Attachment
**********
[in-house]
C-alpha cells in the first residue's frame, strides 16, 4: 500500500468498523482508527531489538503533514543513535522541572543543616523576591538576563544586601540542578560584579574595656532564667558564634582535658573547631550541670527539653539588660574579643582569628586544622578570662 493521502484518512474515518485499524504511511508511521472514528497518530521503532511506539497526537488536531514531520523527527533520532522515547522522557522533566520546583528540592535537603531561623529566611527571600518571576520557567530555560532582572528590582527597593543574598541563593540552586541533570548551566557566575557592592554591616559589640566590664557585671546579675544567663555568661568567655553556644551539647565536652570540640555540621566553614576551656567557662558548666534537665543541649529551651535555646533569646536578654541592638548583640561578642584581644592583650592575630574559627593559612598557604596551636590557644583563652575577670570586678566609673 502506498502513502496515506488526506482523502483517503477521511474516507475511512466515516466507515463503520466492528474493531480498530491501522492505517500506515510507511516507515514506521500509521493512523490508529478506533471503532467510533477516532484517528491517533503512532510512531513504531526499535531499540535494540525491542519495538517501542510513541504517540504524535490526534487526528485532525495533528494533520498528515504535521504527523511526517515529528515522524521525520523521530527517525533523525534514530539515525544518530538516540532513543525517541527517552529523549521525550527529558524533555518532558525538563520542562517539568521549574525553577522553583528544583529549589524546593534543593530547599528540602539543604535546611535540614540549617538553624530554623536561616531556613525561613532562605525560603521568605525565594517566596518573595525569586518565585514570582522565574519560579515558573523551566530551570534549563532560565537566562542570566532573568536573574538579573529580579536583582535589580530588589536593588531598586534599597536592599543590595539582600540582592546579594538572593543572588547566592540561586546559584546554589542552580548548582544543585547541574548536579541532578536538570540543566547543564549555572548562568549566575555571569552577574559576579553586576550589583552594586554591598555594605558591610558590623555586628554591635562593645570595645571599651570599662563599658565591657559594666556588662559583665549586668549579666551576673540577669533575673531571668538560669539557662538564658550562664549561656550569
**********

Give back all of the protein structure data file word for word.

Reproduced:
[in-house]
C-alpha cells in the first residue's frame, strides 16, 4: 500500500468498523482508527531489538503533514543513535522541572543543616523576591538576563544586601540542578560584579574595656532564667558564634582535658573547631550541670527539653539588660574579643582569628586544622578570662 493521502484518512474515518485499524504511511508511521472514528497518530521503532511506539497526537488536531514531520523527527533520532522515547522522557522533566520546583528540592535537603531561623529566611527571600518571576520557567530555560532582572528590582527597593543574598541563593540552586541533570548551566557566575557592592554591616559589640566590664557585671546579675544567663555568661568567655553556644551539647565536652570540640555540621566553614576551656567557662558548666534537665543541649529551651535555646533569646536578654541592638548583640561578642584581644592583650592575630574559627593559612598557604596551636590557644583563652575577670570586678566609673 502506498502513502496515506488526506482523502483517503477521511474516507475511512466515516466507515463503520466492528474493531480498530491501522492505517500506515510507511516507515514506521500509521493512523490508529478506533471503532467510533477516532484517528491517533503512532510512531513504531526499535531499540535494540525491542519495538517501542510513541504517540504524535490526534487526528485532525495533528494533520498528515504535521504527523511526517515529528515522524521525520523521530527517525533523525534514530539515525544518530538516540532513543525517541527517552529523549521525550527529558524533555518532558525538563520542562517539568521549574525553577522553583528544583529549589524546593534543593530547599528540602539543604535546611535540614540549617538553624530554623536561616531556613525561613532562605525560603521568605525565594517566596518573595525569586518565585514570582522565574519560579515558573523551566530551570534549563532560565537566562542570566532573568536573574538579573529580579536583582535589580530588589536593588531598586534599597536592599543590595539582600540582592546579594538572593543572588547566592540561586546559584546554589542552580548548582544543585547541574548536579541532578536538570540543566547543564549555572548562568549566575555571569552577574559576579553586576550589583552594586554591598555594605558591610558590623555586628554591635562593645570595645571599651570599662563599658565591657559594666556588662559583665549586668549579666551576673540577669533575673531571668538560669539557662538564658550562664549561656550569